9/11 Defendant Mourns Father's Death

Within the last week 9/11 defendant Ammar al Baluchi learned that his father died in Kuwait. The cause of death is unknown. Emergency motions filed by his attorney, James G. Connell III, sought to allow Mr. al Baluchi to communicate with his mother and, if he wanted, to waive his presence at Monday’s military commission hearings since he was “in mourning.” Army Col. James L. Pohl, the chief judge of the military commissions, denied both requests.

On Monday the judge and attorneys engaged in a lengthy conversation about the defendants’ right to voluntarily waive their presence during the hearings. Ultimately the judge ruled in favor of the defense, and today, Mr. al Baluchi exercised his right to not attend the hearings. In Monday’s press conference Mr. Connell explained, “I know how I would feel if I had just learned that my father had died, and I look at him as a human being and treated him in the way I would want to be treated.”

Advertisement

I’m not sure if a “high-value” detainee has ever been allowed communication with a family member, but why not allow it under these circumstances? Mr. Connell convincingly invoked the Golden Rule. Mr. al Baluchi is charged with the most serious offense, but he is still a human being. If I were in his situation, how would I want to be treated? This is a lost opportunity for the government to show its commitment to humane treatment for those accused of even the worst crimes.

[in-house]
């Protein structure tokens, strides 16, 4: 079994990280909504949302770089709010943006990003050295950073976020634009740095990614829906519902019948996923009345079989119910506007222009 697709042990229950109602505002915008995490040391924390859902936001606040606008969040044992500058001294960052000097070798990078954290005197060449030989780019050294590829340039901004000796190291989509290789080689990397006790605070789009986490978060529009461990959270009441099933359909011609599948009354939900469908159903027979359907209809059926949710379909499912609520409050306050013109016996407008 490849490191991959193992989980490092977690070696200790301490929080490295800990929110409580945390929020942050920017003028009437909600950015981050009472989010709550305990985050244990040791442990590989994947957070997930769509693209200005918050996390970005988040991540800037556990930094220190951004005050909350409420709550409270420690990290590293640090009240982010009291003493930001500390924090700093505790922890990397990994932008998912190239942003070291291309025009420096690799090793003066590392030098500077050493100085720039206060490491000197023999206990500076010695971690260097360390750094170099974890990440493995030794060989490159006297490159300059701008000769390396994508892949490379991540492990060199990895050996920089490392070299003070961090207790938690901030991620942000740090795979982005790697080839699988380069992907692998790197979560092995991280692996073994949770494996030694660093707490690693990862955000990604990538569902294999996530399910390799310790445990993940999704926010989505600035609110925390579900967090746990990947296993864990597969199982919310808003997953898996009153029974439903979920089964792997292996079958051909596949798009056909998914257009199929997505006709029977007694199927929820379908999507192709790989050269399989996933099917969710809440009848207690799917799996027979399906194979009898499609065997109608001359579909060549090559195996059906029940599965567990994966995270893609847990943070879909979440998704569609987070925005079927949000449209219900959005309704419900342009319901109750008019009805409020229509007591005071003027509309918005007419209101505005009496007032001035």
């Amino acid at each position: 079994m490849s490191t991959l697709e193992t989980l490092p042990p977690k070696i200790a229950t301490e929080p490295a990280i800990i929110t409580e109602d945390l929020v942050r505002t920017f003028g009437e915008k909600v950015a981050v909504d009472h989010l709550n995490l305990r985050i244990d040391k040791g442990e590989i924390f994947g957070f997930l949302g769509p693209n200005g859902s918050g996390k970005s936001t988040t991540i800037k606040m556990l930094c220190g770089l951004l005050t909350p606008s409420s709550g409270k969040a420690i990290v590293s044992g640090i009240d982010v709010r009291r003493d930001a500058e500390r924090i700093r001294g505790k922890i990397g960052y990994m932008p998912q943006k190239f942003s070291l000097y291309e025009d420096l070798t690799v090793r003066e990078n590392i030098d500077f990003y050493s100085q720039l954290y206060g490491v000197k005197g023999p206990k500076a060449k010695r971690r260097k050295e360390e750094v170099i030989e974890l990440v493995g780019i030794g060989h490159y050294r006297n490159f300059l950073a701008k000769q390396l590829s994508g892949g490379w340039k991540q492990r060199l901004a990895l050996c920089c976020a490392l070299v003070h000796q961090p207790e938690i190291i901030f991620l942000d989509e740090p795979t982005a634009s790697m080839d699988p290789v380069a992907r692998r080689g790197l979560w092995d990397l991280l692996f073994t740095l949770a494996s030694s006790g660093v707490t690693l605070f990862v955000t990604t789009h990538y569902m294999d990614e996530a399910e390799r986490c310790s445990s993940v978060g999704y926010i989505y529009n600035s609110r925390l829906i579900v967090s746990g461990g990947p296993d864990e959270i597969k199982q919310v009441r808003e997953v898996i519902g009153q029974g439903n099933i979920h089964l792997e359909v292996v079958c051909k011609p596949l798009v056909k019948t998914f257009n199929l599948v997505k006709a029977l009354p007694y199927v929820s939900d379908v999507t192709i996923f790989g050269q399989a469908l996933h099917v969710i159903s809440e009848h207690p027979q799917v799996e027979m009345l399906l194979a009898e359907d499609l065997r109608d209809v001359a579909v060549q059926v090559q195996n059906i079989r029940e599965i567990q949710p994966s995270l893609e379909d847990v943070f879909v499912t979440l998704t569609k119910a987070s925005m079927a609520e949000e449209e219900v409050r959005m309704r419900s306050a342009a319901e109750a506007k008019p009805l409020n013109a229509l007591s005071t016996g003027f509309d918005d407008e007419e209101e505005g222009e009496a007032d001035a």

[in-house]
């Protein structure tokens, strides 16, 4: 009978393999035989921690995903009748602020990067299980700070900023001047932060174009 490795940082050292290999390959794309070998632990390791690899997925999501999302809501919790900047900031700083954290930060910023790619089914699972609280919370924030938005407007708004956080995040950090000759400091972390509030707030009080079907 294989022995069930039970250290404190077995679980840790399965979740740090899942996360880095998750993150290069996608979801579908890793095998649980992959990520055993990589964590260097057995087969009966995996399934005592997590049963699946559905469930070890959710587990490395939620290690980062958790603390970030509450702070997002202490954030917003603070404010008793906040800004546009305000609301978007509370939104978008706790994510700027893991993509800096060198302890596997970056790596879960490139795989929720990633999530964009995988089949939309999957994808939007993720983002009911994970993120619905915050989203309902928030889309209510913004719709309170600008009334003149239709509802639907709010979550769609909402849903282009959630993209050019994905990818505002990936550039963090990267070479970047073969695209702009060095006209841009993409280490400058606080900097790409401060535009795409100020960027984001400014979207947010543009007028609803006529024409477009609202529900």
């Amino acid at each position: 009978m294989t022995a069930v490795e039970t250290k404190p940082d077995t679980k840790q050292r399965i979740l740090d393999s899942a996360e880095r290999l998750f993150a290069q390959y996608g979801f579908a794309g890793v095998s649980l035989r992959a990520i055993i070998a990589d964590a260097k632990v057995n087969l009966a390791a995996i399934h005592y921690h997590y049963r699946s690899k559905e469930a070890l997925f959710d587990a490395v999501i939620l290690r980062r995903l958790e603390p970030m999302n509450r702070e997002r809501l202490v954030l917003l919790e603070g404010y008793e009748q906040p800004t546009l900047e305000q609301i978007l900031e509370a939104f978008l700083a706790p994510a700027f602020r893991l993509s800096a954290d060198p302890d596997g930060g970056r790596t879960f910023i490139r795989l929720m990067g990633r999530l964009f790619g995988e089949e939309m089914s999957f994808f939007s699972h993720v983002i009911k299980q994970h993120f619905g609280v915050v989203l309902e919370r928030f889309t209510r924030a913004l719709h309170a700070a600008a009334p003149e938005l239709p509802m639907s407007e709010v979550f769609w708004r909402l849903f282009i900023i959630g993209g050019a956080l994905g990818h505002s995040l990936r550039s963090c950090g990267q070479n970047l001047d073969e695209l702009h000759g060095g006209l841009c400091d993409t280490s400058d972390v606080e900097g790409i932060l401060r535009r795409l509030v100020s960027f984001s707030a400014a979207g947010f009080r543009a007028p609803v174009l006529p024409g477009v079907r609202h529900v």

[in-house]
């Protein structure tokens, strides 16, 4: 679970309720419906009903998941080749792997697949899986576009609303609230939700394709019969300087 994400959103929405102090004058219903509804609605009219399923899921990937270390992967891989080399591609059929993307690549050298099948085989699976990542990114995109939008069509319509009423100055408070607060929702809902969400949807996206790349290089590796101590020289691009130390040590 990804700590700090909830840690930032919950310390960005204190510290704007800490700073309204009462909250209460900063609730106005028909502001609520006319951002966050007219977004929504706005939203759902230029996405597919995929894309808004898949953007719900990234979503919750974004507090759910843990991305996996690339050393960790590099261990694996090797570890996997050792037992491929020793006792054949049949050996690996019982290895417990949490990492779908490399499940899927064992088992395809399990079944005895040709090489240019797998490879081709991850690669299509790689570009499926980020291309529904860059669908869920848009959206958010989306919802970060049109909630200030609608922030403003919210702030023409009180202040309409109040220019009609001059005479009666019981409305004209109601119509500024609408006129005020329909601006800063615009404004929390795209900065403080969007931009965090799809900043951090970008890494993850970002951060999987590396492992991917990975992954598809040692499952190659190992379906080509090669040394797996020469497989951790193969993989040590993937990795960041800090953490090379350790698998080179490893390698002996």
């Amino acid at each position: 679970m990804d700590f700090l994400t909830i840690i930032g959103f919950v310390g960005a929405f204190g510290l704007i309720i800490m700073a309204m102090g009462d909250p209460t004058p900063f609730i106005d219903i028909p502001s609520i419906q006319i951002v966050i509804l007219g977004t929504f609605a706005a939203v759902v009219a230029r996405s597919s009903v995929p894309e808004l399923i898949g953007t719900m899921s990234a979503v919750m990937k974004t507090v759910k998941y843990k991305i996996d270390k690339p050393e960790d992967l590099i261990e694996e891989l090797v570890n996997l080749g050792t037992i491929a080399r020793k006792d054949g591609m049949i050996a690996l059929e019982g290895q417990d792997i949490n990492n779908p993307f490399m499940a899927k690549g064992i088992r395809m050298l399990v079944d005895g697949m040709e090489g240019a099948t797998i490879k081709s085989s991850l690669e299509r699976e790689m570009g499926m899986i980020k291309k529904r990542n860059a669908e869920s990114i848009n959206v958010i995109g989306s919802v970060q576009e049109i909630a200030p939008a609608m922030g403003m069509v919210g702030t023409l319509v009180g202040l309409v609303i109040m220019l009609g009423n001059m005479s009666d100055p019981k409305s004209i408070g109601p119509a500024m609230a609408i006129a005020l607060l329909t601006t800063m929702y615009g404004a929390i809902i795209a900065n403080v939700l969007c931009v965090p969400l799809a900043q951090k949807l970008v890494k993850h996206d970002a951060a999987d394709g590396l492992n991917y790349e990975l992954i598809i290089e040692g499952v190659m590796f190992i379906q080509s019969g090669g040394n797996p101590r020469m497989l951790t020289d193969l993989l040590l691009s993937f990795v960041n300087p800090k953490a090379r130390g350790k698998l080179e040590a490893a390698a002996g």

Comments are automatically closed two weeks after an article's initial publication. See our comments policy for more.

Advertisement

The latest from america

An anti-Brexit supporter stands by European and British Union flags placed opposite the Houses of Parliament in London, on March 18. (AP Photo/Matt Dunham)
Parliament is being asked for the first time in history to enact something that it does not believe in.
David StewartMarch 20, 2019
The question of trust, of giving ourselves to something outside ourselves, is quite fundamental. It goes to the nature of who we are as human beings. One might pose the question this way: Are we clams or clovers?
Terrance KleinMarch 20, 2019
Catholic parents should vaccinate their children for the good of their children and the community said the Pontifical Academy for Life.
(iStock/JannHuizenga)
A nun’s ability to find humor rather than outrage, to remain humble while believing oneself to be in possession of the truth, is something we can use more of in today’s church.
Addison Del MastroMarch 20, 2019